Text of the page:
Table of contents for Economic origins of dictatorship and democracy / Daron Acemoglu, James A. Robinson.

Bibliographic record and links to related information available from the Library of Congress catalog.

Note: Contents data are machine generated based on pre-publication provided by the publisher. Contents may have variations from the printed book or be incomplete or contain other coding.

Part 1. Questions and Answers
Chapter 1. Paths of Political Development
1. Britain
2. Argentina
3. Singapore
4. South Africa
5. The Agenda
Chapter 2. Our Argument
1. Democracy vs. Nondemocracy
2. Building Blocks of Our Approach
3. Towards Our Basic Story
4. Our Theory of Democratization
5. Democratic Consolidation
6. Determinants of Democracy
7. Political Identities and the Nature of Conict
8. Democracy in a Picture
9. Overview of the Book
Chapter 3. What Do We Know About Democracy?
1. Measuring Democracy
2. Patterns of Democracy
3. Democracy, Inequality and Redistribution
4. Crises and Democracy
5. Social Unrest and Democratization
6. The Literature
7. Our Contribution
Part 2. Modelling Politics
Chapter 4. Democratic Politics
1. Introduction 75
2. Aggregating Individual Preferences
3. Single-Peaked Preferences and the Median Voter Theorem
4. Our Workhorse Models
5. Democracy and Political Equality
6. Conclusion
Chapter 5. Nondemocratic Politics
1. Introduction
2. Power and Constraints in Nondemocratic Politics
3. Modeling Preferences and Constraints in Nondemocracies
4. Commitment Problems
5. A Simple Game of Promises
6. A Dynamic Model
7. Incentive Compatible Promises
8. Conclusion
Part 3. The Creation and Consolidation of Democracy
Chapter 6. Democratization
1. Introduction
2. The Role of Political Institutions
3. Preferences over Political Institutions
4. Political Power and Institutions
5. A `Static' Model of Democratization
6. Democratization or Repression?
7. A Dynamic Model of Democratization
8. Subgame Perfect Equilibria
9. Alternative Political Identities
10. Targeted Transfers
11. Power of the Elite in Democracy
12. Ideological Preferences over Regimes
13. Democratization in Pictures
14. Equilibrium Revolutions
15. Conclusion
Chapter 7. Coups and Consolidation
1. Introduction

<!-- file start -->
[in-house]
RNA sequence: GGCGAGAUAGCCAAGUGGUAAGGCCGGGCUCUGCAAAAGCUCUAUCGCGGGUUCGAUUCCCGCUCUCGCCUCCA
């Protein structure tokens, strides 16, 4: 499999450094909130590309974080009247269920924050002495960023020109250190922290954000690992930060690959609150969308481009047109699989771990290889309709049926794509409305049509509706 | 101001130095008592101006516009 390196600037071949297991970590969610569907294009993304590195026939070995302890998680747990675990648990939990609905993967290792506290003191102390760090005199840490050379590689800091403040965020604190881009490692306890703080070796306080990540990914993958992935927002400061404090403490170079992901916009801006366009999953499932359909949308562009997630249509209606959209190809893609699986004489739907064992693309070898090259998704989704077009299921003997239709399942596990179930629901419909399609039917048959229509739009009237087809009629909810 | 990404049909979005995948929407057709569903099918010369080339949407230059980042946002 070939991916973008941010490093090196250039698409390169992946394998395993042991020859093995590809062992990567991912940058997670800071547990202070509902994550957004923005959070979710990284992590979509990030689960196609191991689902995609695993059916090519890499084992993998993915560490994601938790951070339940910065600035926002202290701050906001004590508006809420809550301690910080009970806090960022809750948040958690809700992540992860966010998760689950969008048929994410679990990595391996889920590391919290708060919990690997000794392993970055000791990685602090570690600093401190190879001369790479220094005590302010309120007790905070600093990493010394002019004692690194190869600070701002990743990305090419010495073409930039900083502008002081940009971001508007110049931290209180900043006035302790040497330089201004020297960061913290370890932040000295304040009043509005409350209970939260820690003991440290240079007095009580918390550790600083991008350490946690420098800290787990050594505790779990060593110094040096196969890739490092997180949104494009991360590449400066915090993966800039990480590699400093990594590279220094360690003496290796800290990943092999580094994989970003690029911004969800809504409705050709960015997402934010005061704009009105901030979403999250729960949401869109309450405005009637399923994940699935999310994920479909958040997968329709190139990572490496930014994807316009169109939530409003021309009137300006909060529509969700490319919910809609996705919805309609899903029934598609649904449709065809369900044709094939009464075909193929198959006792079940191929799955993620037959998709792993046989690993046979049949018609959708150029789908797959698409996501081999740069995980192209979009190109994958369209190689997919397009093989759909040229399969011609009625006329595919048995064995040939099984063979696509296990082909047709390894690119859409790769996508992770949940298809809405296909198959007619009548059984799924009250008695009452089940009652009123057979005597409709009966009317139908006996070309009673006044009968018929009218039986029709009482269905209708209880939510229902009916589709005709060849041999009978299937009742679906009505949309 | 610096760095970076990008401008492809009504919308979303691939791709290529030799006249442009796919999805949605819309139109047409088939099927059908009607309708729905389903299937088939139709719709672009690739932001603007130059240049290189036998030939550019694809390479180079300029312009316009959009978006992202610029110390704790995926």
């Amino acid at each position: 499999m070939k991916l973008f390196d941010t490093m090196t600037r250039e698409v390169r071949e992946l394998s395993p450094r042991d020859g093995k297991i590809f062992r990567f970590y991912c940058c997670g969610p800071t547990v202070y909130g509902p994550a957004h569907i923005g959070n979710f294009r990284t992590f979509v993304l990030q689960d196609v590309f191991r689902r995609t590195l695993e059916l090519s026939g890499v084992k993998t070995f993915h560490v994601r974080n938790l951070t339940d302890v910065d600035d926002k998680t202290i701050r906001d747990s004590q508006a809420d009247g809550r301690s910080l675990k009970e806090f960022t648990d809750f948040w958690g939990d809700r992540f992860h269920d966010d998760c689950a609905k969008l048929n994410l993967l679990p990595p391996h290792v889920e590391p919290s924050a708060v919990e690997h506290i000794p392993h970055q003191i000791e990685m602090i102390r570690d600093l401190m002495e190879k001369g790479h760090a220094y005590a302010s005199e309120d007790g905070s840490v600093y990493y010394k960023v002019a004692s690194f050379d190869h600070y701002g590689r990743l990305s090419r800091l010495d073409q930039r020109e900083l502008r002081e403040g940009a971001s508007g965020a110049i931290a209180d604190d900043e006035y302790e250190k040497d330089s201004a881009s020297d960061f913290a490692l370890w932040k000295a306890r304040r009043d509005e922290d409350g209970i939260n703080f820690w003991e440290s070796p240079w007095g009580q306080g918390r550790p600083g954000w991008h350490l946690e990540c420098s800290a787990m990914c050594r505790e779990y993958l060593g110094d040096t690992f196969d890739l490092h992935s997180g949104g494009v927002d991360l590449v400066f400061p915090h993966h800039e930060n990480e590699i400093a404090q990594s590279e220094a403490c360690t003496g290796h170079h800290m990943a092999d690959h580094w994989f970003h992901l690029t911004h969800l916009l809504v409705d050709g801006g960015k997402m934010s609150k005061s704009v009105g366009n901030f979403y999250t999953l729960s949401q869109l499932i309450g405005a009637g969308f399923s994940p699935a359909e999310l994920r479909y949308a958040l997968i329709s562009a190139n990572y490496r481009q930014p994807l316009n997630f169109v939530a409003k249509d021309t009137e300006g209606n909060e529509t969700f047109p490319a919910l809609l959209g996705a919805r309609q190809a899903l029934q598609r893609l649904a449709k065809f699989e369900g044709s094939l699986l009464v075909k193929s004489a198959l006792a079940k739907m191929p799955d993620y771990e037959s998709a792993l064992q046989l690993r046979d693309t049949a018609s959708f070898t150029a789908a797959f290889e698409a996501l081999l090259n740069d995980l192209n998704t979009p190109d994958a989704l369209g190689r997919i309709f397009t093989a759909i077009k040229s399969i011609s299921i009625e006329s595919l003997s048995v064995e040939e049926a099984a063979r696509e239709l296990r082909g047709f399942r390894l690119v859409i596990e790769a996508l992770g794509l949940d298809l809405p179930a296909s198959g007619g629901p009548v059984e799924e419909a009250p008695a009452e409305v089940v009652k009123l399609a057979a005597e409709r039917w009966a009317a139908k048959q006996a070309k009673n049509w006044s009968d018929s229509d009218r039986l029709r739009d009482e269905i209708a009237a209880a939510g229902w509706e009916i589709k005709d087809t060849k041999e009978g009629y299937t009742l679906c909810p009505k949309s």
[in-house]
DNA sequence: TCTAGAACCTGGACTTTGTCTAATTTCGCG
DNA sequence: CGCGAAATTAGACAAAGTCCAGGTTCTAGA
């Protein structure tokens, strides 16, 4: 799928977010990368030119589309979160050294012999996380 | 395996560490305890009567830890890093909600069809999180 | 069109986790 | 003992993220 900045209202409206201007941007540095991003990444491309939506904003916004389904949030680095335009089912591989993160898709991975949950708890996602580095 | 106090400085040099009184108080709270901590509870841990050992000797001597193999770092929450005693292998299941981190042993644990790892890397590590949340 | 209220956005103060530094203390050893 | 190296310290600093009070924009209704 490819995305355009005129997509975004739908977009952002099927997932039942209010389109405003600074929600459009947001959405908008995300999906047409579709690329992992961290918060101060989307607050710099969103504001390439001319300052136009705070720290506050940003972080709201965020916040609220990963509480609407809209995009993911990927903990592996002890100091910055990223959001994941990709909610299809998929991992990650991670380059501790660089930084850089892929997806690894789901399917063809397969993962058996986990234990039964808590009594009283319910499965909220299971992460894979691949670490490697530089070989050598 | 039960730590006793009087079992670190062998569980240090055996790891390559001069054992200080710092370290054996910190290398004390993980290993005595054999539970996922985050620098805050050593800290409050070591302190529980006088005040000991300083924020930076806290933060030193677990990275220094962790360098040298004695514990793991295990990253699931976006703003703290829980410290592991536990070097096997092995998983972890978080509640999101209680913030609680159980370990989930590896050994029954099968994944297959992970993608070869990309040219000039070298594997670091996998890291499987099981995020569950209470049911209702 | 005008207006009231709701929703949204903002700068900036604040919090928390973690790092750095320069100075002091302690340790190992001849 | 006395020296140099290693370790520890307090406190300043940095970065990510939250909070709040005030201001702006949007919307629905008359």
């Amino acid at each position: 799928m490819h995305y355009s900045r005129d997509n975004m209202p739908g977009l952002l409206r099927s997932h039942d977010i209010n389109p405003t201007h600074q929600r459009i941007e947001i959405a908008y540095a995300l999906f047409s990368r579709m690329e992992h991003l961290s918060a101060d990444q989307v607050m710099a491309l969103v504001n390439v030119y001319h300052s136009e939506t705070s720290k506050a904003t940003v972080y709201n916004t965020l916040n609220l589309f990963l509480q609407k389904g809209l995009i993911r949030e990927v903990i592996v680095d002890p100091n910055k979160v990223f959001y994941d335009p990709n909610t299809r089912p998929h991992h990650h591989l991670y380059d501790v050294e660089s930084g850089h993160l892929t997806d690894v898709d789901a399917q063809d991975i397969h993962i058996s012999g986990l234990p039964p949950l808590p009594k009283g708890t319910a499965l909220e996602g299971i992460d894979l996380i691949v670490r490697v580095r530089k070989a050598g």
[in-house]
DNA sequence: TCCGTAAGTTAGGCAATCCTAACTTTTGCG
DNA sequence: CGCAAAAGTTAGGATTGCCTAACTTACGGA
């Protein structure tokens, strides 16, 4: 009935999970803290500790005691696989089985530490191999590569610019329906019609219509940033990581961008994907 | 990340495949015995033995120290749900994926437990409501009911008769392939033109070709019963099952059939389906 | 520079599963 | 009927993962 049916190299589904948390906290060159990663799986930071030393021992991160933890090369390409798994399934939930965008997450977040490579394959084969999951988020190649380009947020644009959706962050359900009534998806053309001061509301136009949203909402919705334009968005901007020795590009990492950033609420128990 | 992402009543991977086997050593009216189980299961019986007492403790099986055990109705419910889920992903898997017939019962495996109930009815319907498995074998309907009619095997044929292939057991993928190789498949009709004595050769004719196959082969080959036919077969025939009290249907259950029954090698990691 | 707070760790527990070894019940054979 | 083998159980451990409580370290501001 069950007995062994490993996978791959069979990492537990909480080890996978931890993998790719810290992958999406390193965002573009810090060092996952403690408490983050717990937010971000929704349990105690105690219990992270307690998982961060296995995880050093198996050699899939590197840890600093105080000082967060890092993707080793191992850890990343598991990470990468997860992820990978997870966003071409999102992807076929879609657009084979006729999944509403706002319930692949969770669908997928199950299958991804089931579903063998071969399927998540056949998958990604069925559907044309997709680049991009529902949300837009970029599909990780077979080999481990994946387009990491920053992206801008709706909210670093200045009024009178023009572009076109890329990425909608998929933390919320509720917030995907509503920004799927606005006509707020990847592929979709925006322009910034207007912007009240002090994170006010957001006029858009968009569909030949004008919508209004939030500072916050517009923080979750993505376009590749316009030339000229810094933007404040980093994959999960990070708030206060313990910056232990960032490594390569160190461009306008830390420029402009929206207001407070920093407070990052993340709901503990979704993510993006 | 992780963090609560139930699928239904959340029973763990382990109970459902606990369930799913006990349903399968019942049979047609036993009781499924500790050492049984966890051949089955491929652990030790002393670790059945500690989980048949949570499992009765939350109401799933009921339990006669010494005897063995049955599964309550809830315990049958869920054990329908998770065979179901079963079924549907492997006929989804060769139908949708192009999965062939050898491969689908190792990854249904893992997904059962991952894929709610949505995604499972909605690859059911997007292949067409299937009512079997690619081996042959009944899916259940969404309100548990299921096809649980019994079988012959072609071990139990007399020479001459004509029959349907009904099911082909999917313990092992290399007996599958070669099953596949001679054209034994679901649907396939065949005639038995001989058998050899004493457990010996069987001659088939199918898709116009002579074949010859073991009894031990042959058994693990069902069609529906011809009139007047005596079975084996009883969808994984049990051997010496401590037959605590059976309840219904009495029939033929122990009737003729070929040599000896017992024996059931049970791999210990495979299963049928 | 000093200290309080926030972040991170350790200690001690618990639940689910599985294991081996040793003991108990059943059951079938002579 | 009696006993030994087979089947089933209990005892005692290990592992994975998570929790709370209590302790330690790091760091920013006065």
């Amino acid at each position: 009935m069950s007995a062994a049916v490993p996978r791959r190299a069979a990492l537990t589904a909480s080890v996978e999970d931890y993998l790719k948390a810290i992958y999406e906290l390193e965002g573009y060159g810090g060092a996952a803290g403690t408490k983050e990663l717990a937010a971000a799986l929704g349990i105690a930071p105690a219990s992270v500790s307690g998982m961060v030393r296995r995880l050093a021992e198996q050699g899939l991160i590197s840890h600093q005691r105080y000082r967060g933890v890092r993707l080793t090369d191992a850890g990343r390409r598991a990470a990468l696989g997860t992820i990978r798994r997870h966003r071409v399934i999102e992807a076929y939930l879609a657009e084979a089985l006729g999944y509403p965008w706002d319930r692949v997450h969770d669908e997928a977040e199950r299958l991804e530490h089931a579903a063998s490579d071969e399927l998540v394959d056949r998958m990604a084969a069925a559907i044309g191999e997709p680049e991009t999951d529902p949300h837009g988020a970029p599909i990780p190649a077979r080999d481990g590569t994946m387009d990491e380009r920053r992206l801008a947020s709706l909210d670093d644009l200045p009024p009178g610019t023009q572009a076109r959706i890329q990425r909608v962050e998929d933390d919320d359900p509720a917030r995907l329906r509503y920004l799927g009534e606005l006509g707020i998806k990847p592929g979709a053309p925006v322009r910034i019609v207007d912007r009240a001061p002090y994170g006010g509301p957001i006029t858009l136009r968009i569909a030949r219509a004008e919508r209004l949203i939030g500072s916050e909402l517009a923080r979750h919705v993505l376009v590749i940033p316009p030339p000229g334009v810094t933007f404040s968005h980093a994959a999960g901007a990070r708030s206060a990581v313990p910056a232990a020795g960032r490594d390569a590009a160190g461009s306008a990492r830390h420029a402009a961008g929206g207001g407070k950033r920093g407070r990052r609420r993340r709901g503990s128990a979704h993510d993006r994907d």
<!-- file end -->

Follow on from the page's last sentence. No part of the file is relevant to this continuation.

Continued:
2. Incentives for Coups
3. A Static Model of Coups
4. A Dynamic Model of the Creation and Consolidation of Democracy
5. Alternative Political Identities
6. Targeted Transfers
7. Power in Democracy and Coups
8. Consolidation in a Picture
9. Defensive Coups
10. Conclusion
Part 4. Putting the Models to Work
Chapter 8. The Role of the Middle Class
1. Introduction
2. The Three-Class Model
3. Emergence of Partial Democracy
4. From Partial to Full Democracy
5. Repression: The Middle Class As A Bu_er
6. Repression: Soft-liners vs. Hard-liners
7. The Role of the Middle Class in Consolidating Democracy
8. Conclusion
Chapter 9. Economic Structure and Democracy
1. Introduction
2. Economic Structure and Income Distribution
3. Political Conict
4. Capital, Land and the Transition to Democracy
5. Costs of Coup on Capital and Land
6. Capital, Land and the Burden of Democracy
7. Conict Between Landowners and Industrialists
8. Industrialists, Landowners and Democracy in Practice
9. Economic Institutions
10. Human Capital
11. Conjectures about Political Development
12. Conclusions
Chapter 10. Globalization and Democracy
1. Introduction
2. A Model of an Open Economy
3. Political Conict|Democratic Consolidation
4. Political Conict|Transition to Democracy
5. Financial Integration
6. Increased Political Integration
7. Alternative Assumptions about the Nature of International Trade
8. Conclusions
Part 5. Conclusions and The Future of Democracy
Chapter 11. Conclusions and the Future of Democracy
1. Paths of Political Development Revisited
2. Extensions and Areas for Future Research
3. The Future of Democracy
Part 6. Appendix
Chapter 12. Appendix to Chapter 4: The Distribution of Power in Democracy
1. Introduction
2. Probabilistic Voting Models
3. Lobbying
4. Partisan Politics and Political Capture

Library of Congress Subject Headings for this publication:

Democracy -- Economic aspects.
Political culture.
Comparative government.